“The world may or may not be without purpose. But it isn’t without a bit of magic.”
Perhaps because I went in not expecting much (given its mixed reviews), I found Magic in the Moonlight quite charming, indeed (despite that awful poster!). Everything I expected to put me off – the story, the casting, the acting – won me over in the end.
Colin Firth, channeling his long-lost Darcy in his more charming moments, is Stanley Crawford, a rigid, logical man of a certain age who happens to be one of the world’s best known magicians (it’s 1928, where celebrities found their fame in media other than iPhone sex tapes). Nightly, he deludes people into believing he just transported himself across the stage or disappeared an entire elephant. Because he knows every trick in the bag, he prides himself on being able to expose the trickery of purported mediums and spiritualists, all the rage of the time.
Enter Sophie Baker, played winningly by Emma Stone, whom no one can seem to find fault in. Her ability to channel the spirit world, conduct a successful seance and know more about your life than should be possible has a wealthy British family enamored, and Stanley’s childhood friend and fellow magician enlists his help in debunking her “gifts.” What ensues is a predictable romcom as threatening as the bark of a puppy and as enjoyable to look at as a fine lace.
I remained skeptical for the first third of the film, as the set up and exposition seems never-ending. We are reminded ad nauseum that Stanley and Howard (Simon McBurney) have been lifelong friends. We’re told quite blandly that Baker and her mother (Marcia Gay Harden) are visiting the Catlidge family; that the heir to the family’s wealth (Hamish Linklater) has fallen for Sophie, that Mrs. Catlidge (Jackie Weaver) is desperate to contact her dearly departed husband. I can only ascribe this lazy first act to Allen’s longevity. I imagine after 44 films, I’d be sick of the set-up, too, and want to just breeze through it with some easy dialogue.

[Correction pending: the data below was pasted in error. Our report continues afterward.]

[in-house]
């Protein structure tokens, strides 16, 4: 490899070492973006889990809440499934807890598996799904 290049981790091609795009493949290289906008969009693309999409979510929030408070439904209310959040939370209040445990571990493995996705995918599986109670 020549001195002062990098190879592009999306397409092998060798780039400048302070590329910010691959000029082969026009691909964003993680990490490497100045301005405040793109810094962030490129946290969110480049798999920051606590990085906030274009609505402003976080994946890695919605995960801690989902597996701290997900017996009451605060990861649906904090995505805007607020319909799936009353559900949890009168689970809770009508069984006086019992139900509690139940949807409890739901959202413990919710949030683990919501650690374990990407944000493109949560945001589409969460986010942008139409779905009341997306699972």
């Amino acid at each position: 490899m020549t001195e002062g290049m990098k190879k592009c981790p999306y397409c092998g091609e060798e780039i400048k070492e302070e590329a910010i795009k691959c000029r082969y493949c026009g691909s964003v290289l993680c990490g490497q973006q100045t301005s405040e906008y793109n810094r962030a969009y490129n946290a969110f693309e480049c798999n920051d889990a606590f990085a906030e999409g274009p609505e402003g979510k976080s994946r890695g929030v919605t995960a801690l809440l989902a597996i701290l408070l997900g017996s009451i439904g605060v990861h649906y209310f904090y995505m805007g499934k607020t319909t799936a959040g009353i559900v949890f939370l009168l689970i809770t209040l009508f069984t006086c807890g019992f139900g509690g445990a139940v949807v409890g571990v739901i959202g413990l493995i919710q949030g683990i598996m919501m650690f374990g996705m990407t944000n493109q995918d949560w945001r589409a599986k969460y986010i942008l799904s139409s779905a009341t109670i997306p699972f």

By the second act, we’re into the thick of things – though, admittedly, things never get much thicker than a silk scarf. There’s a cringe-worthy scene in which Sophie – until now a whisp of a woman Stanley easily dismisses as, if gifted, still inconsequential – speaks up for herself. But the cringe is in Stanley’s disconnected, completely humiliating (for Sophie) response, not in the pacing, placement or existence of the scene.
And this is where the magic lies in Magic. In keeping the clip of filmmaking Allen does, it makes sense that not every film can be a Midnight in Paris, or even a Blue Jasmine. Some are To Rome with Love, or Scoop – leaden, dead-on-arrival things that suffer from poor (if creative?) casting and stale delivery and (sorry, Woody) contrived, disingenuous stories. Though the romance of Magic doesn’t elevate to that of Paris and Firth is no Blanchet, Magic falls comfortably above Rome and Scoop. Both Firth and Stone manage to take Allen’s words – which, in the wrong actor’s hands (ahem, Ellen Page) can wind up sounding hollow and forced – and deliver nuanced, charming characters they inhabit fully.
Though the reveal (spoilers: no one can contact spirits) is a bit contrived, even its resolution isn’t so wacky as to lose the audience. The May-December romance, stirring some understandable controversy given its writer’s personal circumstances, may elicit a wince or worse if one stops to think about it. But that’s exactly what Magic doesn’t ask you to do. Like the illusions Stanley and Sophie put on for their audiences, Allen’s illusion here is effective and enjoyable if ultimately transparent.